Considering that diamonds were formed in the earth’s mantle more than three billion years ago, they lasted quite some time. Today, however, this precious resource is becoming rarer. “They are not only rare, they are also difficult to uncover,” says Francois Graff, CEO of Graff Diamonds. “This is what makes them valuable. Approximately 250 tons of ore must be processed in order to produce a one-carat polished diamond of gem quality.” A natural wonder of the world, diamonds never fail to dazzle, fixed to a ring or strewn across a necklace chain. But what exactly happens to these luxurious uber-rocks between the mantle, mine and the market?
Predominantly mined in Russia, Canada, Australia, Botswana, Namibia and Congo, demand for diamonds has been and will remain strong, according to an insight report by the De Beers Group. Their alluring sparkle emanates a sense of romance and is a symbol of the eternal, not least because of its lasting source of value. But with increasing competition from other luxury categories such as travel, electronic accessories or designer fashion, the diamond industry is working hard to innovate and differentiate itself.
Enormous investments are made to explore, develop projects and infrastructure and train miners to mine in a safe and sustainable way. And even though technological innovation is used to help discover new viable sources of diamonds, their locations are often remote, previously underexplored and difficult to work in, such as near the Arctic Circle. That’s because colder countries such as Russia and Canada, explains diamond dealer Thelma West, usually produce better quality rough diamonds. But with all the difficulties, West notes that in today’s industry, increasing transparency ensures the terms are fair to all parties involved in diamond mining, from start to finish. After the stones are discovered, the shapeless rough diamonds of various colours and sizes head to the sorting office where their characteristics are analysed. Here their future shape, cut and size are predicted, before they go to the polishing factory, where the diamond as we know it is born. West explains: “After polishing, the bigger sizes are sent to a Gemmological Laboratory to determine the colour, clarity and ultimately the price. When a certificate is issued, the diamonds are then sold on to wholesalers and eventually jewellers who create the jewels you see in your luxury boutiques.”
The diamond market has been undergoing some change in the last five years, where growth was driven from emerging economies such as China and India as well as the US since 2010, while growth in Japan and Europe was below average, according to the De Beers report. And so the industry is looking towards China, which is still offering a tremendous growth opportunity. The report says: “[In China], penetration of diamond jewellery is still relatively low and consumers’ desire for diamonds is high. The situation in the US, a more mature market for diamonds, is different. Fine jewellery has grown more slowly than other luxury categories in recent years.” However, there are promising growth areas in the US too, not least in bridal jewellery, branded diamonds and diamond jewellery, typically for engagements or as a symbol of love, for milestones—celebrating success and achievements, and spoiling—a treat or present.
Another interesting point is that while more than one tenth of diamond jewellery sales in the US were made online in 2013, online is not yet a significant sales channel in China. However, the internet is used by a quarter of acquirers for research purposes before purchase. Therefore, online presence of jewellery brands and branding in general will play an even bigger role in future, while an increasingly fragmented retail sector with many different business models is failing to cover their cost of capital, according to De Beers Group.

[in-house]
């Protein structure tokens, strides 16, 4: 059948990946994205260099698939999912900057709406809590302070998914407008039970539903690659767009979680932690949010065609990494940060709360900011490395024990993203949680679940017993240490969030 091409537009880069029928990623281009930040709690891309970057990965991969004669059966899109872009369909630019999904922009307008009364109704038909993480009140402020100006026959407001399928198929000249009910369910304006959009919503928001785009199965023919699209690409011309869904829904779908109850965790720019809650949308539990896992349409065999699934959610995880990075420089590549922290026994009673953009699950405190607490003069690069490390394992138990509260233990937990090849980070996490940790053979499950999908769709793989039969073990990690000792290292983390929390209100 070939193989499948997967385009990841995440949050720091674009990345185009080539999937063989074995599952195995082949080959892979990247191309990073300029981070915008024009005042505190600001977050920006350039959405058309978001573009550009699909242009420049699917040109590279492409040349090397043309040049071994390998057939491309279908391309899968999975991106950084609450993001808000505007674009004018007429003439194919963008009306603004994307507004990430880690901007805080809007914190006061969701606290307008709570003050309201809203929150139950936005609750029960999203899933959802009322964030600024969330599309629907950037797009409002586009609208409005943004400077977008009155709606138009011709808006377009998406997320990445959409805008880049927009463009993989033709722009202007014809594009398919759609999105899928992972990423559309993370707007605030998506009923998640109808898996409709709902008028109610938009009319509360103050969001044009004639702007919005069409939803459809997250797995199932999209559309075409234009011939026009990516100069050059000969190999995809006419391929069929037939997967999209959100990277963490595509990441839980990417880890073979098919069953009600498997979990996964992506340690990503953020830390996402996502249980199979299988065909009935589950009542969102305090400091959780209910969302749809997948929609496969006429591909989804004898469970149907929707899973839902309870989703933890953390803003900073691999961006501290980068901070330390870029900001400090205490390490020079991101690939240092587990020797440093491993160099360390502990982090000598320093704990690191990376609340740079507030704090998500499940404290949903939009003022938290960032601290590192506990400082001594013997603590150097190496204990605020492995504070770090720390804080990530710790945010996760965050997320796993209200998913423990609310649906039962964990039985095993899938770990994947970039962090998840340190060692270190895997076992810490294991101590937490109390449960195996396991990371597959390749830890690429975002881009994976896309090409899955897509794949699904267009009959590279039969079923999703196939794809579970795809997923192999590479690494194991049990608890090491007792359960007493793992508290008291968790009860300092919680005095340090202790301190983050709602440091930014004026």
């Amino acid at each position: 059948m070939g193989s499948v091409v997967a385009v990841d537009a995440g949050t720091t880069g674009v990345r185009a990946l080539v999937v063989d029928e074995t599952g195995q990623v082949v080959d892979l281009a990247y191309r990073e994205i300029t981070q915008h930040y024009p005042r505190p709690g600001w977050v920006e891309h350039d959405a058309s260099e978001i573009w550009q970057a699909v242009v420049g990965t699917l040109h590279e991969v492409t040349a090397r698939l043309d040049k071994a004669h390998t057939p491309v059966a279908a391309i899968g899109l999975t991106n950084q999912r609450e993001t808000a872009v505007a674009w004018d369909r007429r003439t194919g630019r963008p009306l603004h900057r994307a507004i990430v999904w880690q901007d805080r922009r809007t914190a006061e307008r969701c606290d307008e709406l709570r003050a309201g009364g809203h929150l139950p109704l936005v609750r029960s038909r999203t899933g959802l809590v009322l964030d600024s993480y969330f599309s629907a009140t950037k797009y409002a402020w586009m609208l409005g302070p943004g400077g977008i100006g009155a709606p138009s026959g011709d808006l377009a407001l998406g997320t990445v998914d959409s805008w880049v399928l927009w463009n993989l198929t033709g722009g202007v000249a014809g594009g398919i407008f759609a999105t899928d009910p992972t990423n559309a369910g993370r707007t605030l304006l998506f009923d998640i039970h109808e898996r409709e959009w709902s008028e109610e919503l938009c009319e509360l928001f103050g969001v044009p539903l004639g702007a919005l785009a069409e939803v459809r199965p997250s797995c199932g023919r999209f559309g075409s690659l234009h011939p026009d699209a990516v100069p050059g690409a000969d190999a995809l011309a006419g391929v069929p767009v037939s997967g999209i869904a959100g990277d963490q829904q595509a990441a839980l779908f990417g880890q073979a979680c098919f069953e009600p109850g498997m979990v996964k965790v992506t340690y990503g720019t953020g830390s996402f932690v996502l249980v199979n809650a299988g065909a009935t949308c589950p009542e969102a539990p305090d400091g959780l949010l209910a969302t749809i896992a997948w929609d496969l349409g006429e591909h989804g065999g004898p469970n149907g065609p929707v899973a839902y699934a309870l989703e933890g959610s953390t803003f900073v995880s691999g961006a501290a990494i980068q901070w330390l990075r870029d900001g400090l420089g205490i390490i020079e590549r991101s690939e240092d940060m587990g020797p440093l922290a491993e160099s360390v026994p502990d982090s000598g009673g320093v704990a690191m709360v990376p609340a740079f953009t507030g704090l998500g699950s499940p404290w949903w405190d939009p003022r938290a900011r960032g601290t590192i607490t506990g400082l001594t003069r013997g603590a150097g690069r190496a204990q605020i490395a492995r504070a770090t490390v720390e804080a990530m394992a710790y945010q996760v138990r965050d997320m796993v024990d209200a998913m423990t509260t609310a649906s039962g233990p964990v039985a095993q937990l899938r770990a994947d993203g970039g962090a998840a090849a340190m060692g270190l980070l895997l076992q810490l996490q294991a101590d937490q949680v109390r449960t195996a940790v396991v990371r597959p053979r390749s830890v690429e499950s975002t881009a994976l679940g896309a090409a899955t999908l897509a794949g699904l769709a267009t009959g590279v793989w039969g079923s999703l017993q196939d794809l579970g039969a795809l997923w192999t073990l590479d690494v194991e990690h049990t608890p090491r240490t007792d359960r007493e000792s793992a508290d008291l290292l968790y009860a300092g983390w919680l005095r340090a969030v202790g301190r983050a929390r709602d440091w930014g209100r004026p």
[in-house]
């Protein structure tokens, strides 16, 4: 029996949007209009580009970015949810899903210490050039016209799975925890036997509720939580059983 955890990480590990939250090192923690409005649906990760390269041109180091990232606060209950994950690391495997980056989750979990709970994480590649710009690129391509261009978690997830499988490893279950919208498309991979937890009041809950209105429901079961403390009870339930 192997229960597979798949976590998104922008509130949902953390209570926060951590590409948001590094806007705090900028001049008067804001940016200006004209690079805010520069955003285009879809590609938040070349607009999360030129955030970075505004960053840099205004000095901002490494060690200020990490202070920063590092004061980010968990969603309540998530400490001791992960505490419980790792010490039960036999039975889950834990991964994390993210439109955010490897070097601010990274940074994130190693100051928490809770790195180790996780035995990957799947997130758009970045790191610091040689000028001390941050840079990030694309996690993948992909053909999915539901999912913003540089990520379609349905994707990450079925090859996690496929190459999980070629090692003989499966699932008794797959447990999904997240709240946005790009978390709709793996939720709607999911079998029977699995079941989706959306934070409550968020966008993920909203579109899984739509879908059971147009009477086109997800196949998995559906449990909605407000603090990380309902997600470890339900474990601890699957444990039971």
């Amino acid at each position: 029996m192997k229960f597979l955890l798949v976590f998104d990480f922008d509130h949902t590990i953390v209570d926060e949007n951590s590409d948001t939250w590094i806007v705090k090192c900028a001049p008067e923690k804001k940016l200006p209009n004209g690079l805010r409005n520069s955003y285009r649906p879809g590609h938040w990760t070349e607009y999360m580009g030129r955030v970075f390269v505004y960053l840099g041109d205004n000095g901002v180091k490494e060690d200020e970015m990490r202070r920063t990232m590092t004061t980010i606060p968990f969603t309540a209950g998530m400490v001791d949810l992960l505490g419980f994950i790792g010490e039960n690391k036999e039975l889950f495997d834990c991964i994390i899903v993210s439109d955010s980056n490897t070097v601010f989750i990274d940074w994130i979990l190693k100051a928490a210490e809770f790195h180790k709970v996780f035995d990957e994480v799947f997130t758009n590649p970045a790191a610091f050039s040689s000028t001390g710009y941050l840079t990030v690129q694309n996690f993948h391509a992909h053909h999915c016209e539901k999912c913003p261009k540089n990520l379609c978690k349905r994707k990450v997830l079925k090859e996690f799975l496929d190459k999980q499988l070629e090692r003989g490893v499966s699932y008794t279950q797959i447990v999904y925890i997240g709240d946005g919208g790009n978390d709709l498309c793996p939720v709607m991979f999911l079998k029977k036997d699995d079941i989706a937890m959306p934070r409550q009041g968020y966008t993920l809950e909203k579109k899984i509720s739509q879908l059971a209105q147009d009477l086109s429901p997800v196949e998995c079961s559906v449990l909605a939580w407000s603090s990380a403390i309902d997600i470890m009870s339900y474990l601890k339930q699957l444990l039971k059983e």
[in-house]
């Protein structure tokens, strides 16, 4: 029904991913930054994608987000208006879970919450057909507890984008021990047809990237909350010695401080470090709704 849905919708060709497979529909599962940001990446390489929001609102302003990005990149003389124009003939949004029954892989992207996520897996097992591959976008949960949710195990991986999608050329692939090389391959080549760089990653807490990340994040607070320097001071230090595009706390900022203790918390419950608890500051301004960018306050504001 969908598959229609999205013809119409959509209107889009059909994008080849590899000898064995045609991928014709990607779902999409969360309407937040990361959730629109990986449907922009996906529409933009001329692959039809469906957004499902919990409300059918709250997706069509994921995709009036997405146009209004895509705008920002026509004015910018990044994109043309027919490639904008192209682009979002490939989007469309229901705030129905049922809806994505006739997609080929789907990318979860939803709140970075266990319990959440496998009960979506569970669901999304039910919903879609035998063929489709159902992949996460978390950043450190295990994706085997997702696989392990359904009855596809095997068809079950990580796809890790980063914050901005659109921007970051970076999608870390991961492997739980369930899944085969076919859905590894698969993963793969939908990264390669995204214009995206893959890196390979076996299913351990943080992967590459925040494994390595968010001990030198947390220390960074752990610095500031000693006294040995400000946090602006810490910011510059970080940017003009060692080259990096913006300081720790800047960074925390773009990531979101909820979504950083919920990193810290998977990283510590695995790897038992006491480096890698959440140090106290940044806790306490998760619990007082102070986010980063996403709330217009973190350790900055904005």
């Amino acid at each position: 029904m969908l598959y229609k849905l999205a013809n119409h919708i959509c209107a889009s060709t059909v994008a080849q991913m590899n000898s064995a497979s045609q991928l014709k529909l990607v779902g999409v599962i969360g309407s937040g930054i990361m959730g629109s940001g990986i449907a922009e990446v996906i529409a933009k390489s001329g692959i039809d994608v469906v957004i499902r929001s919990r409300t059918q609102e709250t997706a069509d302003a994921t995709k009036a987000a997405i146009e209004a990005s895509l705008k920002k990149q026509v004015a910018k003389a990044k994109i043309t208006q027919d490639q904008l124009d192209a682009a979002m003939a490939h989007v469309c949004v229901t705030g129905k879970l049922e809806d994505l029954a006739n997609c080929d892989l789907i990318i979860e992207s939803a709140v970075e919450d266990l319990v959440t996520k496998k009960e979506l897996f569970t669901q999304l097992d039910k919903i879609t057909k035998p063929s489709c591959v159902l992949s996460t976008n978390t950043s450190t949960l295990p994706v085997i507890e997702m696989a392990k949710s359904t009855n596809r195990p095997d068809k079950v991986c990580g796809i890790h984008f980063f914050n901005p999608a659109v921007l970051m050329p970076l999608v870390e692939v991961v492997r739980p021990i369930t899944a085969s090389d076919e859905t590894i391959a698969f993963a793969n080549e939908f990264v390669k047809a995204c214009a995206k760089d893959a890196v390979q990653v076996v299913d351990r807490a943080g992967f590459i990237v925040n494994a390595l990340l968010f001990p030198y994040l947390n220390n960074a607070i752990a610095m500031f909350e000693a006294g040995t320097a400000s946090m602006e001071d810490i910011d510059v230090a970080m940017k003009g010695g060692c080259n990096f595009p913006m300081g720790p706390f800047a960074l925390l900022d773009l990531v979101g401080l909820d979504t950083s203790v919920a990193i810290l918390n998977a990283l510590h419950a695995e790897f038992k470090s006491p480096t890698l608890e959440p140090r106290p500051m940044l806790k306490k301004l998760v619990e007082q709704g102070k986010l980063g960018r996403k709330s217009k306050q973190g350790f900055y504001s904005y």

While the market concentrates on branding by targeting the right audience, as well as innovation, by ‘recycling’ stones from old pieces of jewellery, thus giving them new life, working with these precious stones provides limitless options for the designers. “A diamond is a beautiful item on its own, but creating something around it to further enhance its beauty is very satisfying,” says West.
The most recent notable diamond cut and polished by Graff was the Letšeng Star. The 14th largest white rough diamond ever discovered was 550 carats, D colour and type IIA, the purest chemically of all diamonds and the rarest. Graff says: “It was uncovered at Gem Diamonds’ Letšeng Mine in Lesotho. To create the finest clarity and quality polished diamonds possible, its natural internal flaws and proportions were meticulously mapped into a specialised computer system to create a precise digital version of the stone. Following many hours of careful planning, the rough was cut using lasers and then polished by hand. The entire process took over 13 months to execute and at every stage the rough was reassessed and carefully inspected to guarantee absolute perfection. The result was a captivating collection of 27 pear-shaped diamonds, all D colour and flawless or internally flawless, totalling 168.73 carats.”
The rarest diamonds today are red diamonds, fetching the highest prices, followed by blue, pink, orange, green and yellow. The value of round diamonds is higher than most other cuts of the same colour and clarity grade because it loses the most material during the cutting process. On average, a round gem loses about 70 per cent of its weight, while other cuts lose less, according to West.
With diamond mining becoming more sustainable and the demand outstripping growth, the diamond’s sparkle is a light that keeps on shining.
“They are not only rare, they are also difficult to uncover… Approximately 250 tons of ore must be processed in order to produce a one-carat polished diamond of gem quality.”